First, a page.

“Two populations live in France, one of which must constantly flee the attacks of the other increasingly violent faction,” wrote Éric Zemmour, the head of France’s extreme-right party Reconquête. He reposted on social media a list of North-African sounding names, purporting them to be the suspects.
A week after the ball, the right-wing mayor of Romans-sur-Isère, Marie-Hélène Thoraval, declared that there were some 50 irredeemable “savages” in La Monnaie who, fueled by drugs and radicalization, represented a worrying trend across the country.
“The city of Romans crystallizes the national feeling of being fed up over this criminality,” said Ms. Thoraval, releasing a list of five local public buildings that had been burned down in recent years, including a community center and nursery.
“I just said and translated what’s been the reality,” she said in an interview. “And this truth, it hurts.”
She has been placed under police protection after recent death threats.
But her opponents on the City Council accuse her of cutting funding to local programs in La Monnaie since her election in 2014.
The closures include a neighborhood association building that had offered jobs to locals and after-school programs for young children.
In 2016, teachers published “a cry of alarm” about the services that had been stripped away.
Like suburbs around the country, La Monnaie’s subsidized apartment buildings went up after World War II to house workers for new factories. Over time, the factories shut, unemployment rose, and those who remained were increasingly poor immigrants.
Many buildings were felled and never replaced, leaving forlorn fields. The scars from burned cars dot the streets. Drug deals occur openly at night.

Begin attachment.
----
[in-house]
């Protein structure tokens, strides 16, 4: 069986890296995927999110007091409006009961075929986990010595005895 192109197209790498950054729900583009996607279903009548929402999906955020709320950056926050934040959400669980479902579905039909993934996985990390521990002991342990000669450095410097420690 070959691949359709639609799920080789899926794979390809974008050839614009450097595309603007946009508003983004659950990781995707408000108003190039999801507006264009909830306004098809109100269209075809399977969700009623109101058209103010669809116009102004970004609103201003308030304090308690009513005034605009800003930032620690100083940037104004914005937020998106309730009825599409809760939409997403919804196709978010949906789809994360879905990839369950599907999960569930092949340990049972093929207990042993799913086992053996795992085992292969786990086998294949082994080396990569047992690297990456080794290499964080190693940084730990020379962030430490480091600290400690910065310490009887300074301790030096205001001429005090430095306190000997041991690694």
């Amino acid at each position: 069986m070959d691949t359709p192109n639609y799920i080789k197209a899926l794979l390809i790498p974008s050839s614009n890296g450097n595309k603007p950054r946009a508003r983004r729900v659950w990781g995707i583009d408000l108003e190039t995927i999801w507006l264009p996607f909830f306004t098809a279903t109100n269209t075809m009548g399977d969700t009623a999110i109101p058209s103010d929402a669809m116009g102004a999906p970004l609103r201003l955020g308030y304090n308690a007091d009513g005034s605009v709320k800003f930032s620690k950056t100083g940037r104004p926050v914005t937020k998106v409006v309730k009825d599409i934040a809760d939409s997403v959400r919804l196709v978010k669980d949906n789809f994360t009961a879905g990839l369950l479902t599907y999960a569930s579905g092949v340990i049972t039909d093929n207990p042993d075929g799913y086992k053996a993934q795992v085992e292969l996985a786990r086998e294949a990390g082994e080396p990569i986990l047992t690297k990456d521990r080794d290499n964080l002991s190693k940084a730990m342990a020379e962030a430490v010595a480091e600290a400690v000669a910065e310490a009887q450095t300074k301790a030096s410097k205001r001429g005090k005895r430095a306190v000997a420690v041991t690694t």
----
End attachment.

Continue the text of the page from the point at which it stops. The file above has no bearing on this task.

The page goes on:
Locals agree there is a clutch of drug dealers and thugs who commit arson in La Monnaie. Mothers at the neighborhood’s busy Saturday market recounted worries that their children would get mixed up with them. But they did not consider them personally threatening, nor think of their neighborhood as dangerous. They described it as close-knit place where neighbors send over bowls of dinner.
They showed online photographs of some of the accused at the ball that night dancing. One of them was also stabbed.
“Stop saying these youth went there to attack. That’s not the truth. They went to have fun, and it ended in a brawl,” said Samira, a mother of four who withheld her last name out of fear, as her daughter was threatened after photographs of her with one of the accused circulated online.
Many residents of La Monnaie said they now feared being targeted by far-right supporters, who were only stopped from entering the neighborhood during their march by police officers in riot gear. Families of the accused received death threats online and delivered by mail. One mother gave up the lease of her home and moved away.
More than a dozen of the ultraright protesters were arrested; six were tried immediately and sent to prison for assaulting officers and taking part in a violent group.
“My daughter is so terrified, she didn’t send her children to school this week,” Ajela Idir, 67, a retired shoe factory worker shopping with her sisters, said in December.
Many said they felt stigmatized by the mayor’s comments, and they blamed her for inflaming the problems in their neighborhood, leading to delinquency.
“These guys were 5 or 10 years old when the mayor was elected,” said Salim Dlih, 42, who grew up in La Monnaie and had returned for a community gathering to protest the mayor’s words. “If she had kept the same programs that I had when I was young, if they had the same chance as I had, maybe they would be working as engineers at companies like me.”
He added, “Her hand was also on the knife.”
Sitting in a coffee shop in the city’s charming historic district, a few minutes away by car, Joseph Guinard, another city councilor, said he felt conflicted. His grandson was among those injured that night and he was among the nine witnesses who heard racist words against whites.
Mr. Guinard concurred that La Monnaie had experienced cuts. But poverty did not explain carrying a knife to a ball and stabbing someone, he said.
“Before I thought everyone was good. I found excuses easily. It’s more difficult now,” said Mr. Guinard, 68. “It’s not a question of investments or money. It’s a question of humanity.”
Aurelien Breeden contributed reporting from Paris, and Juliette Guéron-Gabrielle from Romans-sur-Isère, France.